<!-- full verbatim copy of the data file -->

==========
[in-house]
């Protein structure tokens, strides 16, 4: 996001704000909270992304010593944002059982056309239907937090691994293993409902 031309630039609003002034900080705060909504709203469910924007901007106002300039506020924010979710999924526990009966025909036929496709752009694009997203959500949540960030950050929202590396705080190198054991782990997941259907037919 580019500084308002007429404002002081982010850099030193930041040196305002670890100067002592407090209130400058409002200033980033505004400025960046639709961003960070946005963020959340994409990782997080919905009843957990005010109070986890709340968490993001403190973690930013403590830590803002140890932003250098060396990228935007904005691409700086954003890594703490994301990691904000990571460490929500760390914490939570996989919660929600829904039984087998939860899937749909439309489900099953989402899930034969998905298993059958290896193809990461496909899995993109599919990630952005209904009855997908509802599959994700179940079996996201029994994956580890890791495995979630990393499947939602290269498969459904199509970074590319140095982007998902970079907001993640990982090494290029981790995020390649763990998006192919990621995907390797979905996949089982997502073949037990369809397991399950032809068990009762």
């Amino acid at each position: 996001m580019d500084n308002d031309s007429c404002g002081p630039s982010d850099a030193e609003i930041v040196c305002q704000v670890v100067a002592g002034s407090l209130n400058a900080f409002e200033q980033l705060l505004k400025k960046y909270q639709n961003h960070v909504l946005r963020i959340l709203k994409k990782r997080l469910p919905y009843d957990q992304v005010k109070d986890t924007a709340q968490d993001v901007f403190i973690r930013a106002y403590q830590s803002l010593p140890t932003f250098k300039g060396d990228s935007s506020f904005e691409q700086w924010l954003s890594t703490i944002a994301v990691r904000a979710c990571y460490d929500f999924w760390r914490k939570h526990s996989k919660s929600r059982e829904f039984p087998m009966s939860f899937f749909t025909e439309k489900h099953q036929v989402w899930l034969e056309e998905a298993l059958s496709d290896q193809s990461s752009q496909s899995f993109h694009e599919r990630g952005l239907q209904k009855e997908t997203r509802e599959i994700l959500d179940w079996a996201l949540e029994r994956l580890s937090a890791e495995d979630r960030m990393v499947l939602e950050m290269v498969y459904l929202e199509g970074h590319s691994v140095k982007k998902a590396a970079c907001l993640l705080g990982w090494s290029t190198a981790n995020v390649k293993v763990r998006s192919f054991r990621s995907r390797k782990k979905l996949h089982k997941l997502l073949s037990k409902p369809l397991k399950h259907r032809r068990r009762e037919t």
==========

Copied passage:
[in-house]
């Protein structure tokens, strides 16, 4: 996001704000909270992304010593944002059982056309239907937090691994293993409902 031309630039609003002034900080705060909504709203469910924007901007106002300039506020924010979710999924526990009966025909036929496709752009694009997203959500949540960030950050929202590396705080190198054991782990997941259907037919 580019500084308002007429404002002081982010850099030193930041040196305002670890100067002592407090209130400058409002200033980033505004400025960046639709961003960070946005963020959340994409990782997080919905009843957990005010109070986890709340968490993001403190973690930013403590830590803002140890932003250098060396990228935007904005691409700086954003890594703490994301990691904000990571460490929500760390914490939570996989919660929600829904039984087998939860899937749909439309489900099953989402899930034969998905298993059958290896193809990461496909899995993109599919990630952005209904009855997908509802599959994700179940079996996201029994994956580890890791495995979630990393499947939602290269498969459904199509970074590319140095982007998902970079907001993640990982090494290029981790995020390649763990998006192919990621995907390797979905996949089982997502073949037990369809397991399950032809068990009762």
């Amino acid at each position: 996001m580019d500084n308002d031309s007429c404002g002081p630039s982010d850099a030193e609003i930041v040196c305002q704000v670890v100067a002592g002034s407090l209130n400058a900080f409002e200033q980033l705060l505004k400025k960046y909270q639709n961003h960070v909504l946005r963020i959340l709203k994409k990782r997080l469910p919905y009843d957990q992304v005010k109070d986890t924007a709340q968490d993001v901007f403190i973690r930013a106002y403590q830590s803002l010593p140890t932003f250098k300039g060396d990228s935007s506020f904005e691409q700086w924010l954003s890594t703490i944002a994301v990691r904000a979710c990571y460490d929500f999924w760390r914490k939570h526990s996989k919660s929600r059982e829904f039984p087998m009966s939860f899937f749909t025909e439309k489900h099953q036929v989402w899930l034969e056309e998905a298993l059958s496709d290896q193809s990461s752009q496909s899995f993109h694009e599919r990630g952005l239907q209904k009855e997908t997203r509802e599959i994700l959500d179940w079996a996201l949540e029994r994956l580890s937090a890791e495995d979630r960030m990393v499947l939602e950050m290269v498969y459904l929202e199509g970074h590319s691994v140095k982007k998902a590396a970079c907001l993640l705080g990982w090494s290029t190198a981790n995020v390649k293993v763990r998006s192919f054991r990621s995907r390797k782990k979905l996949h089982k997941l997502l073949s037990k409902p369809l397991k399950h259907r032809r068990r009762e037919t």